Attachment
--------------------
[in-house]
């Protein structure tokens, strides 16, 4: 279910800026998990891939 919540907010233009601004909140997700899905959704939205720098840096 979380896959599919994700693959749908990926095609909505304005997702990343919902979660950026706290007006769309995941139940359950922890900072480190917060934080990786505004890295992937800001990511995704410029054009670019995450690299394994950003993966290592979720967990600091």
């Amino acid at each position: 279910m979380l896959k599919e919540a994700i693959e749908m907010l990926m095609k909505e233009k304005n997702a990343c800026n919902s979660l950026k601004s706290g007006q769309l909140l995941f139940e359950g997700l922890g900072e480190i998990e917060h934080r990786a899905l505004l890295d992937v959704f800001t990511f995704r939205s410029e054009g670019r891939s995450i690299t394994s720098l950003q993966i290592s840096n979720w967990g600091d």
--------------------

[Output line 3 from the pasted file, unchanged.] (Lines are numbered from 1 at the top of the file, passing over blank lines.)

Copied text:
């Amino acid at each position: 279910m979380l896959k599919e919540a994700i693959e749908m907010l990926m095609k909505e233009k304005n997702a990343c800026n919902s979660l950026k601004s706290g007006q769309l909140l995941f139940e359950g997700l922890g900072e480190i998990e917060h934080r990786a899905l505004l890295d992937v959704f800001t990511f995704r939205s410029e054009g670019r891939s995450i690299t394994s720098l950003q993966i290592s840096n979720w967990g600091d």